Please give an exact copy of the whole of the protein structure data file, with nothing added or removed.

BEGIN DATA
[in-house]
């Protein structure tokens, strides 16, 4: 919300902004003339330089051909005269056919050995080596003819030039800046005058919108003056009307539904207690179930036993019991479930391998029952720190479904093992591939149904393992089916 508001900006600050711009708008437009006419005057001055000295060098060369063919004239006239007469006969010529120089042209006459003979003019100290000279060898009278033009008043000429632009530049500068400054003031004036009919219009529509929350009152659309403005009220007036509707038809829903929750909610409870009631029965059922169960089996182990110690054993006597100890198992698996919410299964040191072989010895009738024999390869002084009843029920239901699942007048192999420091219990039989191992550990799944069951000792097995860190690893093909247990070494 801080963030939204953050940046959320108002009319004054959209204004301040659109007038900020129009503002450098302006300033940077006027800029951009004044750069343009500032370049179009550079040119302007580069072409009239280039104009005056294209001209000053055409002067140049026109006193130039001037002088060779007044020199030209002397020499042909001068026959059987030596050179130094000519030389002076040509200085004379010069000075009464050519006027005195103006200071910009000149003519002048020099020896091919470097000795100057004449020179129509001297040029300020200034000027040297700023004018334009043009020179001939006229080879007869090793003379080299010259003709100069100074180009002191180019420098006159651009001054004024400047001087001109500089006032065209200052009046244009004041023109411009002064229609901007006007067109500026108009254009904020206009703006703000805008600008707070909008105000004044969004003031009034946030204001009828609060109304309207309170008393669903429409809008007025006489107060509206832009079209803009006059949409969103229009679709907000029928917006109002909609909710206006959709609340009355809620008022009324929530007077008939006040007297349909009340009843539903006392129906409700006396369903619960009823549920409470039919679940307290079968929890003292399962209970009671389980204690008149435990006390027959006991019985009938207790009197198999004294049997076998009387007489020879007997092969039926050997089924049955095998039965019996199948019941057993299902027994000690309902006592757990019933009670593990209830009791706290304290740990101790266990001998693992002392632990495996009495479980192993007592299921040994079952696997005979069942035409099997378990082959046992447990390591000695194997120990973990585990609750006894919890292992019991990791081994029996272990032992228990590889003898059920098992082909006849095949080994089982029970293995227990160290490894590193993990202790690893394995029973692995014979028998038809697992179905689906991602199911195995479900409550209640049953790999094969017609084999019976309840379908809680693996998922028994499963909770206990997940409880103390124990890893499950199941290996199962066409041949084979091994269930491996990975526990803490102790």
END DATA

[in-house]
């Protein structure tokens, strides 16, 4: 919300902004003339330089051909005269056919050995080596003819030039800046005058919108003056009307539904207690179930036993019991479930391998029952720190479904093992591939149904393992089916 508001900006600050711009708008437009006419005057001055000295060098060369063919004239006239007469006969010529120089042209006459003979003019100290000279060898009278033009008043000429632009530049500068400054003031004036009919219009529509929350009152659309403005009220007036509707038809829903929750909610409870009631029965059922169960089996182990110690054993006597100890198992698996919410299964040191072989010895009738024999390869002084009843029920239901699942007048192999420091219990039989191992550990799944069951000792097995860190690893093909247990070494 801080963030939204953050940046959320108002009319004054959209204004301040659109007038900020129009503002450098302006300033940077006027800029951009004044750069343009500032370049179009550079040119302007580069072409009239280039104009005056294209001209000053055409002067140049026109006193130039001037002088060779007044020199030209002397020499042909001068026959059987030596050179130094000519030389002076040509200085004379010069000075009464050519006027005195103006200071910009000149003519002048020099020896091919470097000795100057004449020179129509001297040029300020200034000027040297700023004018334009043009020179001939006229080879007869090793003379080299010259003709100069100074180009002191180019420098006159651009001054004024400047001087001109500089006032065209200052009046244009004041023109411009002064229609901007006007067109500026108009254009904020206009703006703000805008600008707070909008105000004044969004003031009034946030204001009828609060109304309207309170008393669903429409809008007025006489107060509206832009079209803009006059949409969103229009679709907000029928917006109002909609909710206006959709609340009355809620008022009324929530007077008939006040007297349909009340009843539903006392129906409700006396369903619960009823549920409470039919679940307290079968929890003292399962209970009671389980204690008149435990006390027959006991019985009938207790009197198999004294049997076998009387007489020879007997092969039926050997089924049955095998039965019996199948019941057993299902027994000690309902006592757990019933009670593990209830009791706290304290740990101790266990001998693992002392632990495996009495479980192993007592299921040994079952696997005979069942035409099997378990082959046992447990390591000695194997120990973990585990609750006894919890292992019991990791081994029996272990032992228990590889003898059920098992082909006849095949080994089982029970293995227990160290490894590193993990202790690893394995029973692995014979028998038809697992179905689906991602199911195995479900409550209640049953790999094969017609084999019976309840379908809680693996998922028994499963909770206990997940409880103390124990890893499950199941290996199962066409041949084979091994269930491996990975526990803490102790």